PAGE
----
Glancing right I could see the pieces of Clark rolling gently from the Old McDonald to the Sea Highway and running west in a series of low ridges, some open pasture, some with well-manicured working apple orchards, again rolling on down to the River.  And to the north or Clark I could also see the south corner of Gschwend Ranch, Christine Woods down at the highway, the modest family homestead and barn on the first ridge west above the Woods.

Then further north I could see where the south branch of Floodgate Creek crossed the Highway and headed west toward the River, above it the south end of the Skrbek Ranch, now another Kendall Jackson vineyard and the dignified two story Victorian house at the center of this square hundred sixty acre farm where a few scraggly apple trees still survived at the north end of the property.

And just over the fence from Skrbek was my place, first the open pasture, then the east/west running ridge , a weird piece of geology I'll discuss another time, where Wiley had started planting vineyard.  I could hardly make out the narrow plowed ground and grape stakes that represented the first year of installation.  But the remains of the 3 acre Colson orchard, apples, pears, French plums, one walnut tree, planted a hundred years prior, stood out quite visibly.

And beyond Wiley to the west and north there was nothing but forest, redwood, Douglas fir,  hardwoods both sloping down to the River at Floodgate and marching northwest along the base of Greenwood Ridge where after Perry Gulch the clearly defined watercourse disappeared into the gorge separating Mal Pass on Masonite land from the ridge on Greenwood running up to sixteen hundred feet at the Tony Fashauer Ranch, halfway to Elk.  The Deep End of the Valley, all in one vista.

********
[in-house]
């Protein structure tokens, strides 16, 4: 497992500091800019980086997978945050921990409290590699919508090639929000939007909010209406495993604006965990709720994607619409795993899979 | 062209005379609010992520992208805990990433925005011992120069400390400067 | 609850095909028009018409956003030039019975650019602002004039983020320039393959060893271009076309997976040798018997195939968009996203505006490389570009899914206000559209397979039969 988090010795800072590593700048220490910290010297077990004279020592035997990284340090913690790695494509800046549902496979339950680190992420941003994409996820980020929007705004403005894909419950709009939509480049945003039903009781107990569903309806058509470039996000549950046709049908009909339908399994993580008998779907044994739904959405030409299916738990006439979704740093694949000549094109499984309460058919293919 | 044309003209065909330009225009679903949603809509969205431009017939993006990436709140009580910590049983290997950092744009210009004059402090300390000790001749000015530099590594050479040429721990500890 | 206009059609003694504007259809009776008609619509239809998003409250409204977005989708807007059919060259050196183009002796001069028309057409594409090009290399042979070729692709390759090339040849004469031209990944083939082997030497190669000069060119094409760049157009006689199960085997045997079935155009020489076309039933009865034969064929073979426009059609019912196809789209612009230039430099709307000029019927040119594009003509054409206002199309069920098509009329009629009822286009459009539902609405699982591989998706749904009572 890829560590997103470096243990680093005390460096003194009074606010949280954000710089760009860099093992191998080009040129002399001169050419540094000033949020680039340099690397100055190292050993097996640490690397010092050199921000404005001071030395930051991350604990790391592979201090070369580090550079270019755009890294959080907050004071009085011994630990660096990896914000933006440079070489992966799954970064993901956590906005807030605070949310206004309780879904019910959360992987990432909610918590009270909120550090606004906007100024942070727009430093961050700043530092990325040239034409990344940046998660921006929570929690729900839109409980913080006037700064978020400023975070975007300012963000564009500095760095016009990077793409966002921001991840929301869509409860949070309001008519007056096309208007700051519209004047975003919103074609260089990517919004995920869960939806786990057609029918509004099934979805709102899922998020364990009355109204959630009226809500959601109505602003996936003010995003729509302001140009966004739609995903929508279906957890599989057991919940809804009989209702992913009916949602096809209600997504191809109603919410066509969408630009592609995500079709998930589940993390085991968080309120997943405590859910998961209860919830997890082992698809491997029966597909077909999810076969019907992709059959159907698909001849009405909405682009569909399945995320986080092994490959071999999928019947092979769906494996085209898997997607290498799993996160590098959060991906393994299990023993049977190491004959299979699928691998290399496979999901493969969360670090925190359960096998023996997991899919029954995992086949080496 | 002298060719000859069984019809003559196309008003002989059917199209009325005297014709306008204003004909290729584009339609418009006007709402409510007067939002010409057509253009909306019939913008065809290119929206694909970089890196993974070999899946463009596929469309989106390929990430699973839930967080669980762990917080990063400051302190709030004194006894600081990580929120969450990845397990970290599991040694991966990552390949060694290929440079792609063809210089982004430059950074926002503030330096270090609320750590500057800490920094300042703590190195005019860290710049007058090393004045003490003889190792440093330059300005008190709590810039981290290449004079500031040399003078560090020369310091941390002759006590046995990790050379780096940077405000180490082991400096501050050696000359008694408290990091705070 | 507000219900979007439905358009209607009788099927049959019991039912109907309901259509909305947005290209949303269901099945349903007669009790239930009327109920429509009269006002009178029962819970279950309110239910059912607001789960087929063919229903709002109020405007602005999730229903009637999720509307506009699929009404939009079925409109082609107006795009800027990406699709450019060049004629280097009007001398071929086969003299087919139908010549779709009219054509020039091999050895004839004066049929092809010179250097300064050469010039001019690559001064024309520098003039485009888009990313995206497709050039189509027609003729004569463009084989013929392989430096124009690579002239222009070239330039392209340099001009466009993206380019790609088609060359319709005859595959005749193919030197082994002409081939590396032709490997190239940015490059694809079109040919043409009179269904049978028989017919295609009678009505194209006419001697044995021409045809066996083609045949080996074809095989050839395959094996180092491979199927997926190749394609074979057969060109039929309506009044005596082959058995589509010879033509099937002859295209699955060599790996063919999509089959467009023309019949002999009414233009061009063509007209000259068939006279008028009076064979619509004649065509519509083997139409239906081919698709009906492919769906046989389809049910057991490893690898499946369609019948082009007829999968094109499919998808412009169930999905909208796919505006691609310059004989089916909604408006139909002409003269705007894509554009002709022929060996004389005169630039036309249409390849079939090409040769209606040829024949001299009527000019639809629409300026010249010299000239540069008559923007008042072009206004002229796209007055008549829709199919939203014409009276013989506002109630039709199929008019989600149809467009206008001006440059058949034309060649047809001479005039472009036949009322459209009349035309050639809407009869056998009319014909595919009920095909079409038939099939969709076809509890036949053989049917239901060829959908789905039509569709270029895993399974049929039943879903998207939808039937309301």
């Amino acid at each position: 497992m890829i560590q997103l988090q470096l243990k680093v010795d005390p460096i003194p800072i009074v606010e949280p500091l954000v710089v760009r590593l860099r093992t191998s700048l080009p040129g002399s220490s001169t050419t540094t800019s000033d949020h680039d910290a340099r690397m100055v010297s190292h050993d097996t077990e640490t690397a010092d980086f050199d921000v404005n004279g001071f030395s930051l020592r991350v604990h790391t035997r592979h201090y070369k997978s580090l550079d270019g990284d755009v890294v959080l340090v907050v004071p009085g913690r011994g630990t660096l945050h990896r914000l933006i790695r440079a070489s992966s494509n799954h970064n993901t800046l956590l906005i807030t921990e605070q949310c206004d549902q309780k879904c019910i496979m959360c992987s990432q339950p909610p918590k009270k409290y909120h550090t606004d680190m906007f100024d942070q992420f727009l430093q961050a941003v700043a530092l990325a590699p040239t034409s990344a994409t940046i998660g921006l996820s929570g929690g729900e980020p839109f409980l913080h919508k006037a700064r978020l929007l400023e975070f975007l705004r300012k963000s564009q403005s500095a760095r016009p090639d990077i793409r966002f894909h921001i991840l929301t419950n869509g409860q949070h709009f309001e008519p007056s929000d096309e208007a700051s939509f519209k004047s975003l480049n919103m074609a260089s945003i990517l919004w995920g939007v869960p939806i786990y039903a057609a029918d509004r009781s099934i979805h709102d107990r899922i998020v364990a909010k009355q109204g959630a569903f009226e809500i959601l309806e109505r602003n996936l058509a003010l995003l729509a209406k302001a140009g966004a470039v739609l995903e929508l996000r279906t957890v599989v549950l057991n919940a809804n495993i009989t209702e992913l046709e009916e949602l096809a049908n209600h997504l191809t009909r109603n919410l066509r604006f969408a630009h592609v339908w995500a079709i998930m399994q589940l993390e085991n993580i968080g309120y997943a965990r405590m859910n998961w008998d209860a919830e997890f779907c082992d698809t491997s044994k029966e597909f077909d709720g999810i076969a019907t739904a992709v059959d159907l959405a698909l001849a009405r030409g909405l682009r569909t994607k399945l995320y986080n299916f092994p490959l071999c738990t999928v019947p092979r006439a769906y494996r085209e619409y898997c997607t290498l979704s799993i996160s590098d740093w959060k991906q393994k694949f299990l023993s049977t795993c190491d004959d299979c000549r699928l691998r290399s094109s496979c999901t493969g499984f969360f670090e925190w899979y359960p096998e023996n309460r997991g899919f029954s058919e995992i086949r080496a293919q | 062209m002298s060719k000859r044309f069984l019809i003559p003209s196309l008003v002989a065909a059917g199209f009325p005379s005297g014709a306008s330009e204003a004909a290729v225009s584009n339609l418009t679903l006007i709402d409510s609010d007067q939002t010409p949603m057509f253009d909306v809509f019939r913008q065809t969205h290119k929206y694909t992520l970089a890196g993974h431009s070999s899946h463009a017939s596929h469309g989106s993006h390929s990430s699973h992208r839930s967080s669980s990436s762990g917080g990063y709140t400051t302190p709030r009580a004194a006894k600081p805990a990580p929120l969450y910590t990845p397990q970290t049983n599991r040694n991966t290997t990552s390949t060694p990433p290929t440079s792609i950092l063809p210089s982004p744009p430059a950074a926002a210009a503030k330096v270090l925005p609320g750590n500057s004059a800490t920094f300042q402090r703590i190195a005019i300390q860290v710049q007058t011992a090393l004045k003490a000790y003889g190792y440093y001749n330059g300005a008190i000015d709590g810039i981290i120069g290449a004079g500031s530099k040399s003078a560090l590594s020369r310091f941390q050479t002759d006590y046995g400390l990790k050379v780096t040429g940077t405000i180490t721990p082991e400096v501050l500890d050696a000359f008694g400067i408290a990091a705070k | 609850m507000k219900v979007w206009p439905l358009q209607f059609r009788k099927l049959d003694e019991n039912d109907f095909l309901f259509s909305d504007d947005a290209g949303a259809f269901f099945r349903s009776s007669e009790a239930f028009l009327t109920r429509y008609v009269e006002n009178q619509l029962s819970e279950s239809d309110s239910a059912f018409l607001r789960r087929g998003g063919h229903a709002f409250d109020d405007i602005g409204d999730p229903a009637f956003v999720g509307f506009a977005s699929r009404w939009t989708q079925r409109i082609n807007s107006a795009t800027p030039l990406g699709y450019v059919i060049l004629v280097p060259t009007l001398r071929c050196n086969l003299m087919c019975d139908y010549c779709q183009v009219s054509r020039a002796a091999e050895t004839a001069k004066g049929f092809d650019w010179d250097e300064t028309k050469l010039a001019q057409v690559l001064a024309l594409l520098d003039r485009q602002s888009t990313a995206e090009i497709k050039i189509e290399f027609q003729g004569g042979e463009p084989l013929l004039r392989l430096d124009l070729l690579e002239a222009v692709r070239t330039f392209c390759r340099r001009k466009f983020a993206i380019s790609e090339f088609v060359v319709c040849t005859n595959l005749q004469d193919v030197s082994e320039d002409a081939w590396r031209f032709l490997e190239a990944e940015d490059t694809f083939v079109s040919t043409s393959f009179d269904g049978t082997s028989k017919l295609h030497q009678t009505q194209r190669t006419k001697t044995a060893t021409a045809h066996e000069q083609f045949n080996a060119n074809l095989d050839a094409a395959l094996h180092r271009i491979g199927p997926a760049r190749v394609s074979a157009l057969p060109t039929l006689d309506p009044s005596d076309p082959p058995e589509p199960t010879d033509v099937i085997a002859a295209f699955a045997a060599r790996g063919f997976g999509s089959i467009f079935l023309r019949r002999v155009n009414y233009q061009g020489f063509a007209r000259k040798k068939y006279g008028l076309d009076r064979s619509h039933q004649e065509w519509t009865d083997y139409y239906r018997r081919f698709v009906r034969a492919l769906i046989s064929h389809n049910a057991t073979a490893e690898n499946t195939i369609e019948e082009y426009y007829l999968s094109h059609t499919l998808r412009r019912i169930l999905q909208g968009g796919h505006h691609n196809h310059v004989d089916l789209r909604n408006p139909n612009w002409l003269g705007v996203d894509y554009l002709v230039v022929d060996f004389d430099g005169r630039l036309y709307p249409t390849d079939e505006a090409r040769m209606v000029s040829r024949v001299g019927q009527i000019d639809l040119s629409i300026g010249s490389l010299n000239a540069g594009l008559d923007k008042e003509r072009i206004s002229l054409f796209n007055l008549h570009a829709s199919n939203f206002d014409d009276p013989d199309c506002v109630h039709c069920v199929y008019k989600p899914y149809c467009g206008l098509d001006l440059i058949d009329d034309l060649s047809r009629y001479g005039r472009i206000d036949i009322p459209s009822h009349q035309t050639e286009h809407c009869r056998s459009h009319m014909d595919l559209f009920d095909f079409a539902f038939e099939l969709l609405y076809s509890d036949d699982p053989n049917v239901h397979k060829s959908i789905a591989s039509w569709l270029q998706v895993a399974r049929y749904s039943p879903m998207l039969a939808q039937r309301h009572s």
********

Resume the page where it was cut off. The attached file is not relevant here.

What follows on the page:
Another vignette incidental to our recreational travels was the frequent visits Bill Witherell, his jeep, dog “Tip,” and I made to the Reilly Place up above Navarro village.  Bill and I often drove up to this place, particularly during the “late” hunting season in October, as both fat deer and we often arrived there at the same time to harvest the apples, the access being Wendling Soda Creek, the dump road.

Reilly, barn and orchard, was on the 1600 foot ridgeback facing southwesterly.  Behind the site the ridge fell off into timber, then down to the south branch of the Navarro North Fork. Curiously there was no evidence of the original Reilly house, just a modern mobile home, a summer residence for veteran Pan American Airways pilot, Bob Zentner.  But the barn a hundred yards away was, despite resting, unlike most others in The Valley, gently on the southwesterly sidehill facing Greenwood Ridge,  was in very healthy repair, no fences or corrals though.  The orchard, dry-farmed historically and still cultivated and harvested by Cecil Gowan, was a work of beauty.  The trees, laid out in perfect lines every twenty feet, few missing, were naturally dwarfed, about fifteen feet tall, due to the shallowness of the ridgetop soil.  I suppose there were maybe altogether fifteen or twenty different varieties available to us, from early ripening Grabenstein to Baldwins, Jonathan, Macs, etc.,  harvested later on in the season.  And there were  for trespassers and hunter gatherers, we and the deer plenty of grounders under the trees too.  We always drove up there with a couple of paper shopping bags, along with the rifle, dog and Tokay Pop bottle, on board our transportation.